Usually held in March, World Sabbath draws hundreds of worshippers and participants into a house of prayer into a multi-sensory experience with prayers, songs, and dance. Planning a future event will be a challenge due to the ongoing pandemic, Joseph acknowledges. The next in-person World Sabbath is not slated until early 2022 and is set to be hosted by Temple Israel. To mark the day in 2021, Joseph hopes he can coordinate with local religious leaders and educators to create an online compilation and collection of expressions and prayers for peace across Detroit’s diverse faith population. 

 

Joseph believes that World Sabbath is the embodiment of “what makes us spiritual beings and is a celebration of the ties that bind us in how we come together in peace to acknowledge the Creator.”

Children participating in the Parade of Flags, World Sabbath

“Coming together as we do each year at World Sabbath helps create a more peaceful loving world. I am looking forward to cultivating relationships with local religious and educational leaders to increase the diversity represented at World Sabbath.  

 

As a social studies teacher, Joseph always encourages his students to have deeper conversations by asking hard and sometimes uncomfortable questions to learn how to respectfully engage in civic discourse. Joseph said that sometimes, questions that can come off as offensive are okay if they are framed in a curious, non-accusatory manner. When a student learns effective communication tools such as how to ask questions on sensitive topics, everyone comes out ahead if it means those questions lead to learning and understanding more about another student’s religious or ethnic backgrounds. 

 

“There are no elephants in my classroom. No topic – religion, politics, race – is off the table. And though sometimes some questions or opinions raised by one student may seem offensive or even bigoted to another, I see them asking the question from a point of curiosity. It is then my job to reframe the question so it will have constructive and educational results.”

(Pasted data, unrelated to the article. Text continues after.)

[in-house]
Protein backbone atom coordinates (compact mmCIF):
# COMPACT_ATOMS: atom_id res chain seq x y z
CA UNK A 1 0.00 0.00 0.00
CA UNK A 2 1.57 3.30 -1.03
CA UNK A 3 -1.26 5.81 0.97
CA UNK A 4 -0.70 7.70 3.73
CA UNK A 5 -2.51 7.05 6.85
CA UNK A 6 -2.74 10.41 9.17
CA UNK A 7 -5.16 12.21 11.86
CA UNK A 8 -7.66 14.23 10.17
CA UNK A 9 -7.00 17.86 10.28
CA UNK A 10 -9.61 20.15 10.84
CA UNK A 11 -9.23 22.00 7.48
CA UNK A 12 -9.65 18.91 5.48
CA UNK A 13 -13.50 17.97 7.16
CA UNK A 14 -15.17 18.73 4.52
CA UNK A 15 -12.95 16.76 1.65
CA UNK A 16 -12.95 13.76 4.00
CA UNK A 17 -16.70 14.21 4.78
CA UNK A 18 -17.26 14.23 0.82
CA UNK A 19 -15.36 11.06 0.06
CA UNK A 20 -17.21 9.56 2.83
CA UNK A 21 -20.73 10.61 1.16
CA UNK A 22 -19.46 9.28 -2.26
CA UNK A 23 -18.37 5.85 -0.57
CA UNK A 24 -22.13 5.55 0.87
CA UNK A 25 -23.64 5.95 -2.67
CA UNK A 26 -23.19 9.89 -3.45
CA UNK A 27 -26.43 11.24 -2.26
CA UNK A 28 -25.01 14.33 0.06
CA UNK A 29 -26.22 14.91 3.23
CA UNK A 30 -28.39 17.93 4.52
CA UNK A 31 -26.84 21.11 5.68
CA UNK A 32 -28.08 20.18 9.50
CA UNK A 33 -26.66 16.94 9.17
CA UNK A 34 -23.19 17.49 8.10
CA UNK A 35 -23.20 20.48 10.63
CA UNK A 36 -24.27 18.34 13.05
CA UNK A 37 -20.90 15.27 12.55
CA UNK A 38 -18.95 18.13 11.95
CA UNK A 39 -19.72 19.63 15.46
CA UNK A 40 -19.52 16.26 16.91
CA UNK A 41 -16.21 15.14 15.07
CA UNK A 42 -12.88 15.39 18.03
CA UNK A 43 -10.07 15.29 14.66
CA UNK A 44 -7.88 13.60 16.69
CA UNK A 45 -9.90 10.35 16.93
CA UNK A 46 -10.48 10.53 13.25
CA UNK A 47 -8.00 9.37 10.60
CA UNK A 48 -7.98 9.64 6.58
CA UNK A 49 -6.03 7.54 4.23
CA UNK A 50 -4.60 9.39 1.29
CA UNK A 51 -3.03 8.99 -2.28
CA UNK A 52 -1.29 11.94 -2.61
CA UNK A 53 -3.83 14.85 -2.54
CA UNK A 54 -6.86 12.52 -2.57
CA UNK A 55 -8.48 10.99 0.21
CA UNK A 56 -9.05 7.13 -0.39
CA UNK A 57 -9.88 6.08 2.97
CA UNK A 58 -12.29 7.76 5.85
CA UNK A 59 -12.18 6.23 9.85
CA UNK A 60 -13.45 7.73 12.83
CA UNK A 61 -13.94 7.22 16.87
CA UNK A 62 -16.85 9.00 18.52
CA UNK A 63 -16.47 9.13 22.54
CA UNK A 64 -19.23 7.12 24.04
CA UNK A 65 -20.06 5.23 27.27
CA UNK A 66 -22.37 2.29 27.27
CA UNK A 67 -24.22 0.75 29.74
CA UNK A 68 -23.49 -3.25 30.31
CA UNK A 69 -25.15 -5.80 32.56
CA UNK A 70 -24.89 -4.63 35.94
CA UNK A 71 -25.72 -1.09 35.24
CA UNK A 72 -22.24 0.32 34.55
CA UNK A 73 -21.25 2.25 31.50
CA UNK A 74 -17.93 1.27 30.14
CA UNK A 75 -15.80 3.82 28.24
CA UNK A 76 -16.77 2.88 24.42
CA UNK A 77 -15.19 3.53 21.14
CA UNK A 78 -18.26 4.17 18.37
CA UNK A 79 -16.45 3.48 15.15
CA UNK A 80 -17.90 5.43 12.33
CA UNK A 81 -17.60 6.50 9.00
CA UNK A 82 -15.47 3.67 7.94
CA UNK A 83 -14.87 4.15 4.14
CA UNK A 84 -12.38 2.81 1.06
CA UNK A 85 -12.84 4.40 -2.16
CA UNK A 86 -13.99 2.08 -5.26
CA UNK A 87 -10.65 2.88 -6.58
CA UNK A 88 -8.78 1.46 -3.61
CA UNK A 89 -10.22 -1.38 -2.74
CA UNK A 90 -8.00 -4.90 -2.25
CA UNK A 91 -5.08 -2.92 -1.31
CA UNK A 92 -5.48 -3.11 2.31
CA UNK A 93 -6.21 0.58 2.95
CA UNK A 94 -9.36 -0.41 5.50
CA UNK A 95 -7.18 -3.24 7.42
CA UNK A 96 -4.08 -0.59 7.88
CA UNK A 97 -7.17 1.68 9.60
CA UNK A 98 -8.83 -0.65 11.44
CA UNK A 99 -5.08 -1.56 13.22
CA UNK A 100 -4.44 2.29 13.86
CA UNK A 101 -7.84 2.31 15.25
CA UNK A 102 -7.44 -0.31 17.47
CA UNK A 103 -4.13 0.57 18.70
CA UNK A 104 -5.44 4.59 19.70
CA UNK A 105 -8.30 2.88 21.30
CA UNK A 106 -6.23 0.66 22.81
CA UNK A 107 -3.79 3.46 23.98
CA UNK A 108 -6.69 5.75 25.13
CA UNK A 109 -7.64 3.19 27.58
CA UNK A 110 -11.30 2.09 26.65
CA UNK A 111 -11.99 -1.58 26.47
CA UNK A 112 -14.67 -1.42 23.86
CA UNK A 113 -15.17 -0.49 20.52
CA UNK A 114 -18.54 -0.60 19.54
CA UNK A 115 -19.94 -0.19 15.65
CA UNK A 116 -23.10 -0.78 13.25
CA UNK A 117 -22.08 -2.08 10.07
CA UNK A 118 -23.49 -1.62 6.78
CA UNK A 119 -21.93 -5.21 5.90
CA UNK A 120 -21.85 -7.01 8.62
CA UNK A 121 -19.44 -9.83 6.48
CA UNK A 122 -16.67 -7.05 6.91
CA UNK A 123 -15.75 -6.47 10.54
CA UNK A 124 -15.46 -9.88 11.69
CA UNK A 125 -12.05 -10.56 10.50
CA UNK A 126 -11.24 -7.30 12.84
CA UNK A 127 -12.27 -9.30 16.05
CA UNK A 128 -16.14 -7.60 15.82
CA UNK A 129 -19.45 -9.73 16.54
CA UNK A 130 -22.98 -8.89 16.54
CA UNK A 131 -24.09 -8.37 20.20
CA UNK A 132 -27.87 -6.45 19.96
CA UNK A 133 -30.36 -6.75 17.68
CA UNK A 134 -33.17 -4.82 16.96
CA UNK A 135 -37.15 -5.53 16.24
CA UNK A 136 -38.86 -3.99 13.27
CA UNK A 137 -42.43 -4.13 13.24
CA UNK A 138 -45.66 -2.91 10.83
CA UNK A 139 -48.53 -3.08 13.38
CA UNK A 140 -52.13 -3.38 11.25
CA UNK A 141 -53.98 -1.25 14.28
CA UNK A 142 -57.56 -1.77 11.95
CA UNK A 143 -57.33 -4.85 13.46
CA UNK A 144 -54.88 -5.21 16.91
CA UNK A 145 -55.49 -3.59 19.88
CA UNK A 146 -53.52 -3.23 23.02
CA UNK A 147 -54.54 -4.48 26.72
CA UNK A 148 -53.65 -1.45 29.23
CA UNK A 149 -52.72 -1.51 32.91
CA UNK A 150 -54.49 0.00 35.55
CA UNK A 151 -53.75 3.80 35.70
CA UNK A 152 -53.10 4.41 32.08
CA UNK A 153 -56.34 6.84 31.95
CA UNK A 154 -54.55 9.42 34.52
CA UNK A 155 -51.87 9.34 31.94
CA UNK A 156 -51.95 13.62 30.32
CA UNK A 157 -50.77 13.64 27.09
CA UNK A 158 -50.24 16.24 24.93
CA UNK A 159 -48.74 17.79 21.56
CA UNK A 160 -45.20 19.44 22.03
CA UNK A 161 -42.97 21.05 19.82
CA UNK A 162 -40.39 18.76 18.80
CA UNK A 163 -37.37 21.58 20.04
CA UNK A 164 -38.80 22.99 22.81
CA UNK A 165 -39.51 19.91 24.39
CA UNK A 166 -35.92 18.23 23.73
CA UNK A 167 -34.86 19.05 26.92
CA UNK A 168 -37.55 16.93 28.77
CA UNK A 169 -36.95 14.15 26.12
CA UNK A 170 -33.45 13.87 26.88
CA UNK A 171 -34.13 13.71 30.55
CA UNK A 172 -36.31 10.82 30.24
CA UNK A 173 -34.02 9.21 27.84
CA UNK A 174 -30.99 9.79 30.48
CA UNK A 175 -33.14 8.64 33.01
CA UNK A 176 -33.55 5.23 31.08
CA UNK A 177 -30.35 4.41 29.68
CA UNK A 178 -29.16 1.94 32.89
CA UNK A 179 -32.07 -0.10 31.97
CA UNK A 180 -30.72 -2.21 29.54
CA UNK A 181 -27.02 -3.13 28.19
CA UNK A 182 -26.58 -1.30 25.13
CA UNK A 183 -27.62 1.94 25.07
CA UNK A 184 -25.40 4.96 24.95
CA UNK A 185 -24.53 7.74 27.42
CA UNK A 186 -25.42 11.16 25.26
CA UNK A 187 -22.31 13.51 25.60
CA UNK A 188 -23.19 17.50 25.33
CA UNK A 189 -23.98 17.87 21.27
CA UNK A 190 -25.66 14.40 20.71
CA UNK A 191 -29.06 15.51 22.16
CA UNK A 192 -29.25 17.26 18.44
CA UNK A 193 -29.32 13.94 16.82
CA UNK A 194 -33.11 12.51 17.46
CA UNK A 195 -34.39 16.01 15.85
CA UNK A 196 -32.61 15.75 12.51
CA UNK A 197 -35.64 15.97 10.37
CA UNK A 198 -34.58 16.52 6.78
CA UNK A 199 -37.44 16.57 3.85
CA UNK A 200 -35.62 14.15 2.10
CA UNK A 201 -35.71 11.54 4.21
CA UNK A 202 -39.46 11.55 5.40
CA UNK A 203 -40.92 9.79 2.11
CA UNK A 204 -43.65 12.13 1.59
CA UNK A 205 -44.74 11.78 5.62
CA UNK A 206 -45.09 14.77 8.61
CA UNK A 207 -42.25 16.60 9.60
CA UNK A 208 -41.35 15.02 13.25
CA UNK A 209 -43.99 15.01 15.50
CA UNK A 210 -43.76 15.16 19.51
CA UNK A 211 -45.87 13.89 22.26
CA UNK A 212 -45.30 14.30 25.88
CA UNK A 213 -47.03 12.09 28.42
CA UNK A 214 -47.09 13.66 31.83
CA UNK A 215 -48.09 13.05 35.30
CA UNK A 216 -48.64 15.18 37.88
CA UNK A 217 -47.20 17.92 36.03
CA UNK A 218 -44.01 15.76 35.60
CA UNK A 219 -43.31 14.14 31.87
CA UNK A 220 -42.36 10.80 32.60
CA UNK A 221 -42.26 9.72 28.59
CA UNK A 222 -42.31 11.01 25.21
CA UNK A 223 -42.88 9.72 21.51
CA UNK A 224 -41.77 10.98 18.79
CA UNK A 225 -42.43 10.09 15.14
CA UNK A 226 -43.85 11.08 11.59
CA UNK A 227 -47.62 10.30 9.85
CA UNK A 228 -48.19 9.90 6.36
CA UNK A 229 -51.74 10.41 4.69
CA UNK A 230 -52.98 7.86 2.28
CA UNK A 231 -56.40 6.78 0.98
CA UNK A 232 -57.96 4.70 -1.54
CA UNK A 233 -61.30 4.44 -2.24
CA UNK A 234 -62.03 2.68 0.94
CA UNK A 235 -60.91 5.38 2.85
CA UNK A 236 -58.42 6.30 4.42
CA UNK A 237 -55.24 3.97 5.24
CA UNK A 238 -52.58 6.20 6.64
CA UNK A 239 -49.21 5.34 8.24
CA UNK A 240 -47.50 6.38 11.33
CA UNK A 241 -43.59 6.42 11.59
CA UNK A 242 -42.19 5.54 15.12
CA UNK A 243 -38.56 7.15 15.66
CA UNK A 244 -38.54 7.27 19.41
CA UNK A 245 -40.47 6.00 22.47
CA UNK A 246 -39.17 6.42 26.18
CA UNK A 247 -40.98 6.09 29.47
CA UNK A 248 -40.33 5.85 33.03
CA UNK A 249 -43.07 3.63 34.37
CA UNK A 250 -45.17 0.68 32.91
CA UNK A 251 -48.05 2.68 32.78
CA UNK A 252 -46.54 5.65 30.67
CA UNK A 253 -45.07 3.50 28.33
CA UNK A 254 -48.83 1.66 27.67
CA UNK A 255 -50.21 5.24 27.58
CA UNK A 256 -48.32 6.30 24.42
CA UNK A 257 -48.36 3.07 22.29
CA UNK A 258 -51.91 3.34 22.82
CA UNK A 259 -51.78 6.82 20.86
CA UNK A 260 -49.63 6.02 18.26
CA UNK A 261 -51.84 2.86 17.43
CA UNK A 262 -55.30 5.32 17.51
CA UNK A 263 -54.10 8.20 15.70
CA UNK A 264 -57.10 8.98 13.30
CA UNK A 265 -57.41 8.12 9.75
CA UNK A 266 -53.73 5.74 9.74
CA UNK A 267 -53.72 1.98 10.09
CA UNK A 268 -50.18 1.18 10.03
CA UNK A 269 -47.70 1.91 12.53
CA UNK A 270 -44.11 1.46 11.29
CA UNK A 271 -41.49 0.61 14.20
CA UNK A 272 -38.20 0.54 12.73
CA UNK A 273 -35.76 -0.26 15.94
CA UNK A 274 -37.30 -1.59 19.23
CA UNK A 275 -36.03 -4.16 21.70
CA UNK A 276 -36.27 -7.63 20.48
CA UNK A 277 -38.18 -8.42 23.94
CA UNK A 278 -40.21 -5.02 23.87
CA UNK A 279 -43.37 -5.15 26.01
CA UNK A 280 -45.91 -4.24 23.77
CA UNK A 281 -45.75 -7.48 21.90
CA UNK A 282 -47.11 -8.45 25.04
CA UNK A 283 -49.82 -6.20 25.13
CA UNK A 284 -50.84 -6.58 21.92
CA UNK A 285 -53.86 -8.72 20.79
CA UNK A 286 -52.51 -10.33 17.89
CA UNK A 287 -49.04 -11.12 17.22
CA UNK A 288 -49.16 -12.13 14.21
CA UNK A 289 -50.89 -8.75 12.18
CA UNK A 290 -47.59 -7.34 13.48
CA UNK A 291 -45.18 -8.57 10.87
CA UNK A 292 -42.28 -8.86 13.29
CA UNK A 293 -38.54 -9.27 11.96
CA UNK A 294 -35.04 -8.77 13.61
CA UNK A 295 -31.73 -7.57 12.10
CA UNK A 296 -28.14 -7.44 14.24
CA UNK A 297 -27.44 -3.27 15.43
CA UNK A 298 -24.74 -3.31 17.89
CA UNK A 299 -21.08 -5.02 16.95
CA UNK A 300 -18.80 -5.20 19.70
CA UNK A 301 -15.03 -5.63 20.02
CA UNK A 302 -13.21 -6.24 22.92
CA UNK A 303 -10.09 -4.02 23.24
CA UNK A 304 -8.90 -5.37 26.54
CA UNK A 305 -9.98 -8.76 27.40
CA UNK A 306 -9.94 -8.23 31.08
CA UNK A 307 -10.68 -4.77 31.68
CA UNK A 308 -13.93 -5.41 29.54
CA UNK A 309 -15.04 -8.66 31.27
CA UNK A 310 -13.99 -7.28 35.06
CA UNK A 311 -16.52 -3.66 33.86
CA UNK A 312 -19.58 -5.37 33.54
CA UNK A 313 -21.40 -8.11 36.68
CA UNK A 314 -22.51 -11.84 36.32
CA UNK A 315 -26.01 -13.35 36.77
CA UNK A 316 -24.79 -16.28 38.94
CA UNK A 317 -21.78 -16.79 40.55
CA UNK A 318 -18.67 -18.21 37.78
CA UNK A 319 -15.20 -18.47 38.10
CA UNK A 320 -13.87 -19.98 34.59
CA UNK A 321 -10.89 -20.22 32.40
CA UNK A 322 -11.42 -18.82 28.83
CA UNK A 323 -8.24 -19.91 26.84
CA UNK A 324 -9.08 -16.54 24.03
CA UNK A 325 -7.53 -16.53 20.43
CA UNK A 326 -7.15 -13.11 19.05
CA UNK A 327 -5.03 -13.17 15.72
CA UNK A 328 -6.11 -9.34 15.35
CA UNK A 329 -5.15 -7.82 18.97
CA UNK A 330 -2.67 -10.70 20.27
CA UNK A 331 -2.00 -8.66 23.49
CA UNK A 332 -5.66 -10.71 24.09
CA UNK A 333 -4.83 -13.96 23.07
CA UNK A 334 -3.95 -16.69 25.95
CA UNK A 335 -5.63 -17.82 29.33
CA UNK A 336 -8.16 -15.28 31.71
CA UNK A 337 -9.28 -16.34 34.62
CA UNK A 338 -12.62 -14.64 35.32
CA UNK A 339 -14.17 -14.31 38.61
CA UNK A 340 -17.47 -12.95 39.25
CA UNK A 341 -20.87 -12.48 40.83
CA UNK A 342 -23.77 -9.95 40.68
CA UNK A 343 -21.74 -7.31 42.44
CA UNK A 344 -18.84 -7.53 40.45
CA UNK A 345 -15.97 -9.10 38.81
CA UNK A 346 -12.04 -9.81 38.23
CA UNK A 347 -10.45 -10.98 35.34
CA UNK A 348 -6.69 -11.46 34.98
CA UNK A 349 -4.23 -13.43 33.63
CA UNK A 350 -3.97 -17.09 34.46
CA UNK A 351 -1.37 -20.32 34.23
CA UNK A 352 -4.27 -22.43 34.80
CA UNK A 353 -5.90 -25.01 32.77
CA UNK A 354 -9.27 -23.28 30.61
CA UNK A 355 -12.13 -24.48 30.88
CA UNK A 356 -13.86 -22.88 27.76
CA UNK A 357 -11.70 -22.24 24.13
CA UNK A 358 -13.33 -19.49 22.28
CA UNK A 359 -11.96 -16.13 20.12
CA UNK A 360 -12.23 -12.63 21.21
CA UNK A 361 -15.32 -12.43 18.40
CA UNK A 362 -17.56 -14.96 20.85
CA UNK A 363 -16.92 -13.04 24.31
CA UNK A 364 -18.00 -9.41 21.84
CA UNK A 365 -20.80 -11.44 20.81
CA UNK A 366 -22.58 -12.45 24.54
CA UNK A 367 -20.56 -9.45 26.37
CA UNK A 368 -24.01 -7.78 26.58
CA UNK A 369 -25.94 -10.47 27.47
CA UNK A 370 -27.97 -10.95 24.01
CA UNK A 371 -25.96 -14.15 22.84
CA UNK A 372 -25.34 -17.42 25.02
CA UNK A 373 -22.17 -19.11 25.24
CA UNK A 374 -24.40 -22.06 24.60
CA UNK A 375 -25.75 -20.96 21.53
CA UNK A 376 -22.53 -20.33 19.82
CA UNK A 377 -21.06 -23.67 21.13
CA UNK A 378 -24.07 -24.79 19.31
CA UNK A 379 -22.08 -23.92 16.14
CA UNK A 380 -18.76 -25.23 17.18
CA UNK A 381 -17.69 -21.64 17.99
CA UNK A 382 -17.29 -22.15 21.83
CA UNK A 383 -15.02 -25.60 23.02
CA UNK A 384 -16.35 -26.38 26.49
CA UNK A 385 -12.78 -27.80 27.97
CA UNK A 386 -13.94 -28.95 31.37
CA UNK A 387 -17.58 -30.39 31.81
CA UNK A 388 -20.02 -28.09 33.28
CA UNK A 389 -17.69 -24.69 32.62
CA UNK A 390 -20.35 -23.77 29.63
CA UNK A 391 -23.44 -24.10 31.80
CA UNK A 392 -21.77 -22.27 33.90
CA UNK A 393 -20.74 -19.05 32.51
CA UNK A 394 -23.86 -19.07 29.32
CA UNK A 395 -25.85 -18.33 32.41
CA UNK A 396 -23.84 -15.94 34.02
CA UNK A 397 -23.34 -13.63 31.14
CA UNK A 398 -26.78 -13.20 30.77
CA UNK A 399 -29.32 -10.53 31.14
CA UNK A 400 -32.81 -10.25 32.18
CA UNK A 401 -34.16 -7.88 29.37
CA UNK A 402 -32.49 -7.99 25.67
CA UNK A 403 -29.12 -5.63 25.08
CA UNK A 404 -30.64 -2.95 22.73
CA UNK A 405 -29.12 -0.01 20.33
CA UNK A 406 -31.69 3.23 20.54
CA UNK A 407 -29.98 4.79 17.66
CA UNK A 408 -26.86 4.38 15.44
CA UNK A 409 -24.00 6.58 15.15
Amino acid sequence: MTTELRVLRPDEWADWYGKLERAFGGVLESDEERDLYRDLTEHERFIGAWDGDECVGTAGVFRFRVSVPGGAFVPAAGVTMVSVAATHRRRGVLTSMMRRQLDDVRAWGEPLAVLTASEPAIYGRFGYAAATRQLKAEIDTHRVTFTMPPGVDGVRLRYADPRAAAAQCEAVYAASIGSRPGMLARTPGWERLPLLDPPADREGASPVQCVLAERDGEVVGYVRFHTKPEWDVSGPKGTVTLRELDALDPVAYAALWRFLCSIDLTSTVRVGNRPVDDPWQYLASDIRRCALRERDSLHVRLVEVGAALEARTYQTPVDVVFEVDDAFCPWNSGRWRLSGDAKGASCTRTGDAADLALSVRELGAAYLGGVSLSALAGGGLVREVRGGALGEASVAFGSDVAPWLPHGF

Joseph looks forward to his new role and hopes to continue Katz’s legacy of “creating community wherever she goes and whomever she comes in contact with.”

“Gail Katz is truly one of the most inspiring educators that I know. She is a true role model for me. From her work on World Sabbath to starting Religious Diversity Journeys, she has shepherded and facilitated relationships that span across religious differences and across Metro Detroit. She is somebody whom I aspire to and will continue to learn from as I move into this position.”

 

As a Catholic, Joseph looks to the verse from the Book of Matthew 5:9 “Blessed are the peacemakers, for they will be called children of God” for inspiration as he embarks on this new leadership chapter in his life to encouraging others across faiths to seek to achieve peace. He is eager to work with other faith leaders who can bring youth from different faith and ethnic perspectives together for future World Sabbath events. 

 

There is a possibility that there will be an online event in 2021 and for that, he is seeking people to submit videos illustrating peace practices in their religious traditions, rituals, or texts. 

 

A World Sabbath History

 

In 2000, Detroit area pastors Rev. Rod Reinhart and Rev. Ed Mullins introduced Katz to the program concept as they sought to create an annual peace event for clergy as a reaction to wars going on around the world.

 

When Rev. Reinhart and Rev. Mullins departed the Detroit area in 2004 and turned the coordination of World Sabbath over to Katz.

 

At the time, she was a Middle School teacher so she put her own spin on the event by asking area youth to participate and offer prayers of peace instead of clergy.

 

Twenty years later, Katz said it is time to “pass the championship torch on” to Joseph.

 

“I’m looking forward to staying on the World Sabbath committee and watching Rick take over as the new chairman of the World Sabbath, who will add his own insights and new ideas to the event as he encourages his own students to become involved in projects that increase their understanding of diversity.”